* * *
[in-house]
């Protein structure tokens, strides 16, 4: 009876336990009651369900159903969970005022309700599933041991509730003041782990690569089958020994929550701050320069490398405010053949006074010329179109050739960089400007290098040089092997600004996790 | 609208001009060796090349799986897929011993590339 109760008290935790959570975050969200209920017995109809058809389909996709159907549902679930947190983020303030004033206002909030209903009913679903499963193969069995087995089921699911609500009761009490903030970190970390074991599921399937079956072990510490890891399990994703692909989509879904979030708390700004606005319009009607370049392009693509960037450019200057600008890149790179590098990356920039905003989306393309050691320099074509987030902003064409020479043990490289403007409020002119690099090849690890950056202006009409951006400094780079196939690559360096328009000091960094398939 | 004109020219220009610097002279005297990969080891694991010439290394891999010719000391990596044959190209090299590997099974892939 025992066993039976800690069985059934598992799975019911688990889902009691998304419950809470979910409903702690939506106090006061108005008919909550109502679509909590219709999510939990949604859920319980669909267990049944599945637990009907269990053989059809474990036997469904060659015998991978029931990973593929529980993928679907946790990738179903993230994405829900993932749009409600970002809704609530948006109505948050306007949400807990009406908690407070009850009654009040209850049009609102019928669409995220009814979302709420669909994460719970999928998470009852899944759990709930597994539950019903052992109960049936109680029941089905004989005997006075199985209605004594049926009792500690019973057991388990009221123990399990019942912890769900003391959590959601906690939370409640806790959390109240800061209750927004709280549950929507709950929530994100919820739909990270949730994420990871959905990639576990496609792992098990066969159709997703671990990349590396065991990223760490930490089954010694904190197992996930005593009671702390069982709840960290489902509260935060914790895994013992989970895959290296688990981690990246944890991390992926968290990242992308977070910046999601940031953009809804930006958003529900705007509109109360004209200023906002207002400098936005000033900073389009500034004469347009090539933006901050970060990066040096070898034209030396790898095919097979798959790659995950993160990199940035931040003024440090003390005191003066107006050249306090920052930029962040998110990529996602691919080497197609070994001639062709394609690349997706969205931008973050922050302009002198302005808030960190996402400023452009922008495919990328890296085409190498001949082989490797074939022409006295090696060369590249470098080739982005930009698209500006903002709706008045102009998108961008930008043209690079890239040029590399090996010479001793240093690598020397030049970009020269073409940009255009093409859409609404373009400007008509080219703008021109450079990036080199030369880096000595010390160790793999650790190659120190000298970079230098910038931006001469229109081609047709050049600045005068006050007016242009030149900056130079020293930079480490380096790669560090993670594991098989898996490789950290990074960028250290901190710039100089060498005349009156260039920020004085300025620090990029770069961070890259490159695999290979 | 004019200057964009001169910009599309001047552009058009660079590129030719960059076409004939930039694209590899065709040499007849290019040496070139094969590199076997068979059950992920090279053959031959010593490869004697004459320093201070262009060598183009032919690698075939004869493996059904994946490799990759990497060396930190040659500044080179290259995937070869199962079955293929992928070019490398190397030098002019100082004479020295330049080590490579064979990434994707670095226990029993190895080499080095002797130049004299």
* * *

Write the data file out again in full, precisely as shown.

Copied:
[in-house]
């Protein structure tokens, strides 16, 4: 009876336990009651369900159903969970005022309700599933041991509730003041782990690569089958020994929550701050320069490398405010053949006074010329179109050739960089400007290098040089092997600004996790 | 609208001009060796090349799986897929011993590339 109760008290935790959570975050969200209920017995109809058809389909996709159907549902679930947190983020303030004033206002909030209903009913679903499963193969069995087995089921699911609500009761009490903030970190970390074991599921399937079956072990510490890891399990994703692909989509879904979030708390700004606005319009009607370049392009693509960037450019200057600008890149790179590098990356920039905003989306393309050691320099074509987030902003064409020479043990490289403007409020002119690099090849690890950056202006009409951006400094780079196939690559360096328009000091960094398939 | 004109020219220009610097002279005297990969080891694991010439290394891999010719000391990596044959190209090299590997099974892939 025992066993039976800690069985059934598992799975019911688990889902009691998304419950809470979910409903702690939506106090006061108005008919909550109502679509909590219709999510939990949604859920319980669909267990049944599945637990009907269990053989059809474990036997469904060659015998991978029931990973593929529980993928679907946790990738179903993230994405829900993932749009409600970002809704609530948006109505948050306007949400807990009406908690407070009850009654009040209850049009609102019928669409995220009814979302709420669909994460719970999928998470009852899944759990709930597994539950019903052992109960049936109680029941089905004989005997006075199985209605004594049926009792500690019973057991388990009221123990399990019942912890769900003391959590959601906690939370409640806790959390109240800061209750927004709280549950929507709950929530994100919820739909990270949730994420990871959905990639576990496609792992098990066969159709997703671990990349590396065991990223760490930490089954010694904190197992996930005593009671702390069982709840960290489902509260935060914790895994013992989970895959290296688990981690990246944890991390992926968290990242992308977070910046999601940031953009809804930006958003529900705007509109109360004209200023906002207002400098936005000033900073389009500034004469347009090539933006901050970060990066040096070898034209030396790898095919097979798959790659995950993160990199940035931040003024440090003390005191003066107006050249306090920052930029962040998110990529996602691919080497197609070994001639062709394609690349997706969205931008973050922050302009002198302005808030960190996402400023452009922008495919990328890296085409190498001949082989490797074939022409006295090696060369590249470098080739982005930009698209500006903002709706008045102009998108961008930008043209690079890239040029590399090996010479001793240093690598020397030049970009020269073409940009255009093409859409609404373009400007008509080219703008021109450079990036080199030369880096000595010390160790793999650790190659120190000298970079230098910038931006001469229109081609047709050049600045005068006050007016242009030149900056130079020293930079480490380096790669560090993670594991098989898996490789950290990074960028250290901190710039100089060498005349009156260039920020004085300025620090990029770069961070890259490159695999290979 | 004019200057964009001169910009599309001047552009058009660079590129030719960059076409004939930039694209590899065709040499007849290019040496070139094969590199076997068979059950992920090279053959031959010593490869004697004459320093201070262009060598183009032919690698075939004869493996059904994946490799990759990497060396930190040659500044080179290259995937070869199962079955293929992928070019490398190397030098002019100082004479020295330049080590490579064979990434994707670095226990029993190895080499080095002797130049004299």